HelpGetting started
About the Ethereum blockchain
on Jul 18, 2024

Imagine a giant digital ledger, similar to a shared spreadsheet, that everyone can access but not change at will. This ledger keeps a record of digital transactions, each verified by thousands of computers worldwide. This is a simplified way to describe a blockchain. It's a decentralized, often public, and immutable system where digital transactions occur.

These digital transactions serve various purposes, such as buying or sending tokens or interacting with decentralized apps (dApps).

The blockchain records transactions in blocks, hence the term "blockchain".

If the blockchain is the digital ledger, think of Ethereum as the computer running this ledger. The Ethereum blockchain is a network consisting of thousands of computers. Anybody is free to join and contribute to the network, but nobody owns the network. This contrasts with corporations that run centralized servers, control the network and set the rules.

Contributors to the decentralized Ethereum network receive compensation in Ether (ETH), Ethereum's native cryptocurrency.

When we talk about Ethereum, we often refer to the main Ethereum blockchain or Mainnet. On Mainnet, Ether has a value, and transactions have an actual cost. Besides the Mainnet, there are other test Ethereum networks or testnets, where Ether holds no real value. Software developers use testnets to check their code runs properly before deploying it to Mainnet.

You can configure the Status app to run in the Ethereum testnet mode.

When using the Status app, you take advantage of Ethereum's decentralization, transparency and security principles and design.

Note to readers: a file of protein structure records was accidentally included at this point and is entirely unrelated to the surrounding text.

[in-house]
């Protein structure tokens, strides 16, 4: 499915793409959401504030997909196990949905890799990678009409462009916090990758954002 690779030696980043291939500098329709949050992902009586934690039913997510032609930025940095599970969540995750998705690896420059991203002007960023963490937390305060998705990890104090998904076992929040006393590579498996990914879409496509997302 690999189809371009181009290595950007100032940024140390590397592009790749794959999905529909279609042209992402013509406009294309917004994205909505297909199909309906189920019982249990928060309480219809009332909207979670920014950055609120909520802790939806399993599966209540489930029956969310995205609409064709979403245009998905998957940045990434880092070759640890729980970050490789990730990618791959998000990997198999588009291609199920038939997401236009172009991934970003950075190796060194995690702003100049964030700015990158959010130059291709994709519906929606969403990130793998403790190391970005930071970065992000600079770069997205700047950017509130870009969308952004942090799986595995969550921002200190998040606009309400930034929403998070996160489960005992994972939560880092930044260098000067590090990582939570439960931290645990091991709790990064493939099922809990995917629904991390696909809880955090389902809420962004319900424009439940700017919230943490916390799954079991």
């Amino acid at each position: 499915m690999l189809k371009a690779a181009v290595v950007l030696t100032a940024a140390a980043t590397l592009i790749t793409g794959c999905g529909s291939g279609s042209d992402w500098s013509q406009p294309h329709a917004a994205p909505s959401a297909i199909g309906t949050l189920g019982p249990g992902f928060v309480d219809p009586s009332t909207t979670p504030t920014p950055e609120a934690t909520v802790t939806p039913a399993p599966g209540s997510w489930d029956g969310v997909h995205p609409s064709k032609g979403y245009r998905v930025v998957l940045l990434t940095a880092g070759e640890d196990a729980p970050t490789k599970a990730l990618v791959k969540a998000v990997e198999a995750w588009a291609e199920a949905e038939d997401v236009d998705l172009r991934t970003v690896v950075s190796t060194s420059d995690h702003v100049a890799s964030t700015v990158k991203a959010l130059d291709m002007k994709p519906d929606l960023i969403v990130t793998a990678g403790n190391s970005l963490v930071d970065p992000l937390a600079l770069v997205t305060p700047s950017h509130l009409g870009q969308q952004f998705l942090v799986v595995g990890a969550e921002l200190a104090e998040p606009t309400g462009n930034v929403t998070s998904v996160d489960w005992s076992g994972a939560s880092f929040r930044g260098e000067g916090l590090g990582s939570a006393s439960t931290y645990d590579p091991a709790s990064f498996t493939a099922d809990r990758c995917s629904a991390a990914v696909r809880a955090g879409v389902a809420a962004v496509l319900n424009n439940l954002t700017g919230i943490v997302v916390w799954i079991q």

Alongside the Ethereum blockchain, Status supports other Layer-2 blockchain networks fully committed to decentralization, such as Optimism and Arbitrum.

In the Ethereum blockchain, accounts validate identities. When you create your Status profile, you generate a random private cryptographic key, represented by your recovery phrase. The private key derives the corresponding public key, and from this public key, your Ethereum account.

This account (also known as the Ethereum address) is what you use to receive funds, interact with dApps and carry out transactions on the Ethereum network. Your Ethereum address is part of your Status profile and identifies you in the Status network.

Your Ethereum address or Status profile doesn't necessarily reveal your identity unless you decide to do so.

At the heart of Status messaging is Waku

. Waku is an enhanced version of Whisper, an Ethereum networking protocol that aimed to deliver secure messaging between peers without writing any information to the blockchain.

Status doesn't store your messages on the Ethereum blockchain. Your messages pass through Waku securely and privately. To learn more about messaging in Status, check out About Status messages.

Your Ethereum address is similar to a bank account number in traditional banking. You can handle Ethereum-based tokens using the Status Wallet and Ethereum address. Much like a physical wallet holds your cash and cards, the Status Wallet is where your digital assets reside.

You can send, receive and store tokens securely, including Ether and ERC-20 tokens, as well as assets from Ethereum Layer-2 blockchains (L2s) and sidechains.

With Status, you can interact with dApps on the Ethereum blockchain. A dApp is similar to a traditional app, but instead of running on a centralized server, it runs on the blockchain.

You can use dApps for various purposes, such as social media, gaming, finance and more. For example, you can share content with a social media dApp without needing a centralized platform like Facebook or X.

Updated by
on Jul 18, 2024
Was this article helpful?
Every feedback takes us closer to helping you!